This is a big issue for people with the original LR-Buick aluminum V8 engine - all the US market Defenders and Range Rovers to 2002 and Discovery I and II models through 2004.
The engines overheated and failed either right after the head gasket job, or within a few months. At first I thought the failures were comebacks - errors of workmanship. But I soon realized the problem was not the workmanship - it was the motors themselves. They were failing internally, in seemingly invisible ways.
Join me now as we look closely at a seemingly simple head gasket failure, and find there is much more to the story . . .
This 2001 truck came into Robison Service a few days ago (early 2014) with a noise complaint. Exhaust gases were blowing out between the head and the block. It seemed like a classic case of fire ring failure in the head gasket. In years past, I'd have been right on it with new head gaskets and a cleaned up heads. Today, not so quick . . . As it happens, our caution turned out to be well founded.
Here are both heads off the motor. As clearly shown, only one has a blowout (second cylinder from the left, upper head) So far, it looks like a blown gasket.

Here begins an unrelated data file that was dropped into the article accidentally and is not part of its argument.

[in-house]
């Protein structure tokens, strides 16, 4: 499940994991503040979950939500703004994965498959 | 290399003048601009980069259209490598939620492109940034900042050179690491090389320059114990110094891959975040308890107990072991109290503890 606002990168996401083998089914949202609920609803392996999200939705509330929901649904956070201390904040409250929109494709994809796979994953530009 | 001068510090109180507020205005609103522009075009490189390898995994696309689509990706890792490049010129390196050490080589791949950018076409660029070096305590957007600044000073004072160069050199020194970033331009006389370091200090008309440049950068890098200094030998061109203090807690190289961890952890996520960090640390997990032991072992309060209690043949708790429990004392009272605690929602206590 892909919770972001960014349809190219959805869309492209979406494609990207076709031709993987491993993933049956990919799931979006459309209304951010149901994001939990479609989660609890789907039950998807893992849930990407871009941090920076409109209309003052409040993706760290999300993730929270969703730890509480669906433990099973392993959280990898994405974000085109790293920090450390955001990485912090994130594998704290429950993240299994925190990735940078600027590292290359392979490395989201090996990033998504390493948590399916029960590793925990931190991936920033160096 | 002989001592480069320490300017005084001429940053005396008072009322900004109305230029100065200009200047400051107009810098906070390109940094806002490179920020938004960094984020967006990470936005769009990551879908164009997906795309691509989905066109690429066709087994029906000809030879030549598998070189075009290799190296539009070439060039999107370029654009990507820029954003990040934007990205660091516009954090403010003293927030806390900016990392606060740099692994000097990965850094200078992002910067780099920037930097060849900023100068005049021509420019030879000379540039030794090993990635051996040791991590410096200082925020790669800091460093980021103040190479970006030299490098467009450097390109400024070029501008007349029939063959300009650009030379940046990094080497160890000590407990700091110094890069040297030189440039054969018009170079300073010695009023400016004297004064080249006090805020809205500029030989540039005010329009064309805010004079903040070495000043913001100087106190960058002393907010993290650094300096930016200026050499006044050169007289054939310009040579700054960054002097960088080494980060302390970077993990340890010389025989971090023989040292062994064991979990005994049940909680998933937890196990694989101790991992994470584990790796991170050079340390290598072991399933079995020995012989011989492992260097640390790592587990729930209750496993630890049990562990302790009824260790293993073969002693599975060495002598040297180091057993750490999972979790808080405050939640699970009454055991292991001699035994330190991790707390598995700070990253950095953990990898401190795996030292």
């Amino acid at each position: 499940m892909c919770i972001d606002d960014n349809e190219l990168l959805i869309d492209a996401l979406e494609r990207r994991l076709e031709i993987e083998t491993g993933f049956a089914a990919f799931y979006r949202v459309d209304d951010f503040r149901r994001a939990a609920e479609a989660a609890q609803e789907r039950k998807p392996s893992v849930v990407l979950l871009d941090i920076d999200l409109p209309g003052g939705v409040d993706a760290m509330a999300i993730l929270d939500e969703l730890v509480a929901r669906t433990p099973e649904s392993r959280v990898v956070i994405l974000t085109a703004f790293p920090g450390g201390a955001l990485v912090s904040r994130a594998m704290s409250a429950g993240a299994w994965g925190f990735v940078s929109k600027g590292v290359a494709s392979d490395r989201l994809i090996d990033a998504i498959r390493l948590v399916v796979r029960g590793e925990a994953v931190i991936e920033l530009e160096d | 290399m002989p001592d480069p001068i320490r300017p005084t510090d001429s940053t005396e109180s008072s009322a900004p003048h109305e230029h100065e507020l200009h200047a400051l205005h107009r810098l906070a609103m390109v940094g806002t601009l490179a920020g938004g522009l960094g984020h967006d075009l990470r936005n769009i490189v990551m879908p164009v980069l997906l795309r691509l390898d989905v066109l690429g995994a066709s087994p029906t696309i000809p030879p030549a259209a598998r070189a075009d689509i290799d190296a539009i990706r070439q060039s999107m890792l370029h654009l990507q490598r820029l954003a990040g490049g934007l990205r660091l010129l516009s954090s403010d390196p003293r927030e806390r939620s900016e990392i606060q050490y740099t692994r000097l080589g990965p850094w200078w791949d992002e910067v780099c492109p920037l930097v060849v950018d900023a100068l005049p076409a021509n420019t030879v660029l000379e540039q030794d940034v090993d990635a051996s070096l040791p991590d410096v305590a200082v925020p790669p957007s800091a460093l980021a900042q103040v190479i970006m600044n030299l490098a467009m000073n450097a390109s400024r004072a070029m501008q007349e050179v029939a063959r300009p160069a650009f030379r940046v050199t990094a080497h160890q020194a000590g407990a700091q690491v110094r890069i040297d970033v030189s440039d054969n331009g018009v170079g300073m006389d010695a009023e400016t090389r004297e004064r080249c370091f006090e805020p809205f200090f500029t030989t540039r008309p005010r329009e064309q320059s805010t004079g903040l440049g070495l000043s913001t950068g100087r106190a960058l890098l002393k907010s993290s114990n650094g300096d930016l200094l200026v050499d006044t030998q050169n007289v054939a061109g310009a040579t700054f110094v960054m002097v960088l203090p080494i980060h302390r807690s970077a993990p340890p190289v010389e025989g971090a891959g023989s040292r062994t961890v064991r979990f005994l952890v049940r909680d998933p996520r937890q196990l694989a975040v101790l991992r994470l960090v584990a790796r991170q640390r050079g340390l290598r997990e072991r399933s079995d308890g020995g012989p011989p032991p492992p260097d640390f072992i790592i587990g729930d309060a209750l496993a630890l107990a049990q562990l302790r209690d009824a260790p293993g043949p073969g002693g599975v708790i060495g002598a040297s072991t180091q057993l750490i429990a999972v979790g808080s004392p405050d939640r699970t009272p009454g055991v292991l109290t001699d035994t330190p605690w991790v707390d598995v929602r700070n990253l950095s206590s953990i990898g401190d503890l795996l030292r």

The orange is sedimented Dex-cool. Sedimentation is a known issue with Dex cool and it's particularly visible here. It looks very different from freshly spilled coolant, like you get from teardown. Scroll down the page four more images and you'll see freshly spilled coolant in a head bolt hole. There's no mistaking the difference.
There are some motors where the head bolt holes go into the coolant galleries. This isn't one of them. These holes should be dry. The fact that they are not suggests a crack or leak somewhere.
The blowout has damaged the head slightly but it's nothing we can't fix with a weld and resurfacing before the valve job. Right now, that is the least of our worries.
Here's a photo of a stripped engine block, after we cut it in half and circled the crack that made it fail. The coolant passages are clearly visible
As a footnote to this story, when told about these issues, the owner of the truck told me he'd been adding coolant for a while for a period of months. Now we know where it was going. The coolant was getting burned in the cylinders as it leaked from the cracks behind the liners. The fire ring blew out because the block cracks caused the head bolts to lose their clamping force. We have an explanation for the whole thing, disagreeable as it may be to the one who has to pay the bill. Still, I contend it's better to know the bad news up front than to discover it after a $3,000 valve job and head repair goes bad.